Starting from June 1, Antai Group, a privately-owned coke company in north China's Shanxi Province, has offered all its 3,818 rural workers a pension scheme that will provide for them after they retire.
Experts say that this social security program should eventually catch on across the country, helping millions of underprivileged migrant workers who play an indispensable role in the economic development of Chinese cities.
According to the company's arrangements with a local insurance company, each rural worker will pay five percent of their wages to receive monthly payments after retirement. The company will contribute to the pension program by paying 10 percent of the worker's wage.
"We'll soon make the scheme available to all the 3 million migrant workers in the province," said Li Shuntong, director of the provincial labor and social security department based in Taiyuan, the provincial capital.
Zhang Shiming, 62, was one of the first rural beneficiaries of the new pension scheme. He had been working for more than 30 yearsat factories and coal pits in Shanxi Province before he retired in2003. Now he receives 372 yuan (45 US dollars) a month from an endowment insurance program.
"The amount is smaller than what most urban retirees get, but is enough to cover basic living necessities in the countryside where prices are much lower," said Zhang Yu, an official in chargeof rural insurance with the provincial labor and social security bureau.
The well-being of millions of senile migrant workers across China has aroused widespread attention from both the government and businesses in recent years. Beijing has requested that all employers to offer endowment insurance to their employees, rural workers included. Many other cities have also underscored equality between their rural and urban employees and demanded pension, medical insurance and other security schemes for all their staff members.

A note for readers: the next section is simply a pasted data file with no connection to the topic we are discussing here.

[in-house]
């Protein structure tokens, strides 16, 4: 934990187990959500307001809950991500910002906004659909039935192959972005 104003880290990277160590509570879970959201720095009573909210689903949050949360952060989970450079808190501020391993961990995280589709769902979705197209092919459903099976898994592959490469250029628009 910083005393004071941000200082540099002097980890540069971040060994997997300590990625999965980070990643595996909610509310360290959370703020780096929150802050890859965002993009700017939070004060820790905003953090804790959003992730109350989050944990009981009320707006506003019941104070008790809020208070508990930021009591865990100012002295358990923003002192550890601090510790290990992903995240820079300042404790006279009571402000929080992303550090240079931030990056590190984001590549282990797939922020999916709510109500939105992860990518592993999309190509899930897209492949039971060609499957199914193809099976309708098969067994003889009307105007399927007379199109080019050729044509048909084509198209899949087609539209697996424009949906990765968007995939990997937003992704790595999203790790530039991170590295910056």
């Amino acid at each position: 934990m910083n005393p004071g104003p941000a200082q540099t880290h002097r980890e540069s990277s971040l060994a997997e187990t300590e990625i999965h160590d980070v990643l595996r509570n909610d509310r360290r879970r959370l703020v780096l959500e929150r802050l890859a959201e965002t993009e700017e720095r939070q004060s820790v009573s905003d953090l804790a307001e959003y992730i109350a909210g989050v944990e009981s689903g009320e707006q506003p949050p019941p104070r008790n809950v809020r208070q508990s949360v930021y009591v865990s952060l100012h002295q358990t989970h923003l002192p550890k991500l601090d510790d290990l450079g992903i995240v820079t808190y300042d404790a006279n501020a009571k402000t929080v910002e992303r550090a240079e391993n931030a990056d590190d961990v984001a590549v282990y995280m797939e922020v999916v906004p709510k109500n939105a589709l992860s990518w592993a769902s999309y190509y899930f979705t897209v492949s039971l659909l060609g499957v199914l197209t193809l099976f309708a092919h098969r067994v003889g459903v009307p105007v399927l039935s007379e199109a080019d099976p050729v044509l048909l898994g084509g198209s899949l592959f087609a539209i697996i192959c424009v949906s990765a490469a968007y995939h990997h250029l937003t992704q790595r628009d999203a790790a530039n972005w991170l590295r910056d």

Feng Xiuqian, a private entrepreneur and political advisor in southwest China's Chongqing Municipality, recently sponsored a survey to solicit public opinions about how lawmakers should step up legislation to safeguard migrant workers' rights for pension.
"On the basis of this survey, I hope I can come up with a convincing proposal to the municipal legislature," Feng said.
Though only a small percentage of rural workers are covered so far by the endowment insurance, nearly all Chinese provinces and municipalities are working on the issue, said Zhao Dianguo, an official with the Ministry of Labor and Social Security.
Eventually, about 100 million rural workers, or 97 percent of the total migrants working in Chinese cities, will benefit from the program, he added.
"As migrant workers often move from one place to another, it's important for us to set up a nationwide social security network tomanage their individual pension accounts wherever they go," Zhao said.
Figures released by the ministry showed that 113 million out of China's 900 million peasants now work at construction sites, factory production lines or tertiary trade, doing jobs that city dwellers find too strenuous, dirty or low paying.
This special group of people, excluded for long from the urban job market and social security schemes, drew unprecedented attention in 2004, in the wake of a nationwide drive to tackle their wage arrears -- in which Premier Wen Jiabao himself played an exemplary leading role.